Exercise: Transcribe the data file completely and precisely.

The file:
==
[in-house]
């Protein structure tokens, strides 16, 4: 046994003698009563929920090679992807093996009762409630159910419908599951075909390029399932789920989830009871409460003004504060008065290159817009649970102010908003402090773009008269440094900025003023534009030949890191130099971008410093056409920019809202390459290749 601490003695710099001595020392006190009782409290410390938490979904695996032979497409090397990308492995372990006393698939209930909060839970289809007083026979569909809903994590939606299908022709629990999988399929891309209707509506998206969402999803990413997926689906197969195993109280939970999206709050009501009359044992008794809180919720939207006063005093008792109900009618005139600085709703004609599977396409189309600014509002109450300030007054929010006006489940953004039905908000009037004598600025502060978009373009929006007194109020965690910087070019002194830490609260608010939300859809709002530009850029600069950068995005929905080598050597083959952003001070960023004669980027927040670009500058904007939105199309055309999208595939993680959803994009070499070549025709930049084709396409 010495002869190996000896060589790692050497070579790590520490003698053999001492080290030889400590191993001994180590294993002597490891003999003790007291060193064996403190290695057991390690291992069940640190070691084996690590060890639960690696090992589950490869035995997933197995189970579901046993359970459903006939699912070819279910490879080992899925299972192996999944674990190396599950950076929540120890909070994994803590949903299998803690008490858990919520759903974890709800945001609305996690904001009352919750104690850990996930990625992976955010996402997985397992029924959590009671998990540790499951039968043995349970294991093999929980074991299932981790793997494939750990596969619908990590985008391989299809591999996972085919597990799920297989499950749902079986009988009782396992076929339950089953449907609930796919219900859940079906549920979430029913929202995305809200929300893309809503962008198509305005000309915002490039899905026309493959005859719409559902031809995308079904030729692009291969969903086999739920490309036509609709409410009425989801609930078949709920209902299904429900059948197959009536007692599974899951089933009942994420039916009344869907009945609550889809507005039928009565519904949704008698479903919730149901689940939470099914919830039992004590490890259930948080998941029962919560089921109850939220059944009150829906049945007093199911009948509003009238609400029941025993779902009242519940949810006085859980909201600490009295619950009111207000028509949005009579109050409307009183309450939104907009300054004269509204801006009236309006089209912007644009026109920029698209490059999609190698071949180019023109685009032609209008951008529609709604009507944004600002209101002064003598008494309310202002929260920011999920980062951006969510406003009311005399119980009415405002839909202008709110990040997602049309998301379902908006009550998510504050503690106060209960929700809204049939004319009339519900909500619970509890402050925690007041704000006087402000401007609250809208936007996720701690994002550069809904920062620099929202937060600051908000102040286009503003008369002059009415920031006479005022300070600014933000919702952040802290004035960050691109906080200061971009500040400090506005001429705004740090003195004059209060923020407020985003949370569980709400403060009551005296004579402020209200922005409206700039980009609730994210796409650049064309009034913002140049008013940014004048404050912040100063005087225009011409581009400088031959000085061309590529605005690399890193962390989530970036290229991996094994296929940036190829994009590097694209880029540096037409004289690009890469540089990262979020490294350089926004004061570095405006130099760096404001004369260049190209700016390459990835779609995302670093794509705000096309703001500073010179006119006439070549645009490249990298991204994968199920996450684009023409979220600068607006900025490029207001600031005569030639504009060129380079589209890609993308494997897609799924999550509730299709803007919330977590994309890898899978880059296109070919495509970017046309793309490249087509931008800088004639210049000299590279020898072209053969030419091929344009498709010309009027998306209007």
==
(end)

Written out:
[in-house]
């Protein structure tokens, strides 16, 4: 046994003698009563929920090679992807093996009762409630159910419908599951075909390029399932789920989830009871409460003004504060008065290159817009649970102010908003402090773009008269440094900025003023534009030949890191130099971008410093056409920019809202390459290749 601490003695710099001595020392006190009782409290410390938490979904695996032979497409090397990308492995372990006393698939209930909060839970289809007083026979569909809903994590939606299908022709629990999988399929891309209707509506998206969402999803990413997926689906197969195993109280939970999206709050009501009359044992008794809180919720939207006063005093008792109900009618005139600085709703004609599977396409189309600014509002109450300030007054929010006006489940953004039905908000009037004598600025502060978009373009929006007194109020965690910087070019002194830490609260608010939300859809709002530009850029600069950068995005929905080598050597083959952003001070960023004669980027927040670009500058904007939105199309055309999208595939993680959803994009070499070549025709930049084709396409 010495002869190996000896060589790692050497070579790590520490003698053999001492080290030889400590191993001994180590294993002597490891003999003790007291060193064996403190290695057991390690291992069940640190070691084996690590060890639960690696090992589950490869035995997933197995189970579901046993359970459903006939699912070819279910490879080992899925299972192996999944674990190396599950950076929540120890909070994994803590949903299998803690008490858990919520759903974890709800945001609305996690904001009352919750104690850990996930990625992976955010996402997985397992029924959590009671998990540790499951039968043995349970294991093999929980074991299932981790793997494939750990596969619908990590985008391989299809591999996972085919597990799920297989499950749902079986009988009782396992076929339950089953449907609930796919219900859940079906549920979430029913929202995305809200929300893309809503962008198509305005000309915002490039899905026309493959005859719409559902031809995308079904030729692009291969969903086999739920490309036509609709409410009425989801609930078949709920209902299904429900059948197959009536007692599974899951089933009942994420039916009344869907009945609550889809507005039928009565519904949704008698479903919730149901689940939470099914919830039992004590490890259930948080998941029962919560089921109850939220059944009150829906049945007093199911009948509003009238609400029941025993779902009242519940949810006085859980909201600490009295619950009111207000028509949005009579109050409307009183309450939104907009300054004269509204801006009236309006089209912007644009026109920029698209490059999609190698071949180019023109685009032609209008951008529609709604009507944004600002209101002064003598008494309310202002929260920011999920980062951006969510406003009311005399119980009415405002839909202008709110990040997602049309998301379902908006009550998510504050503690106060209960929700809204049939004319009339519900909500619970509890402050925690007041704000006087402000401007609250809208936007996720701690994002550069809904920062620099929202937060600051908000102040286009503003008369002059009415920031006479005022300070600014933000919702952040802290004035960050691109906080200061971009500040400090506005001429705004740090003195004059209060923020407020985003949370569980709400403060009551005296004579402020209200922005409206700039980009609730994210796409650049064309009034913002140049008013940014004048404050912040100063005087225009011409581009400088031959000085061309590529605005690399890193962390989530970036290229991996094994296929940036190829994009590097694209880029540096037409004289690009890469540089990262979020490294350089926004004061570095405006130099760096404001004369260049190209700016390459990835779609995302670093794509705000096309703001500073010179006119006439070549645009490249990298991204994968199920996450684009023409979220600068607006900025490029207001600031005569030639504009060129380079589209890609993308494997897609799924999550509730299709803007919330977590994309890898899978880059296109070919495509970017046309793309490249087509931008800088004639210049000299590279020898072209053969030419091929344009498709010309009027998306209007």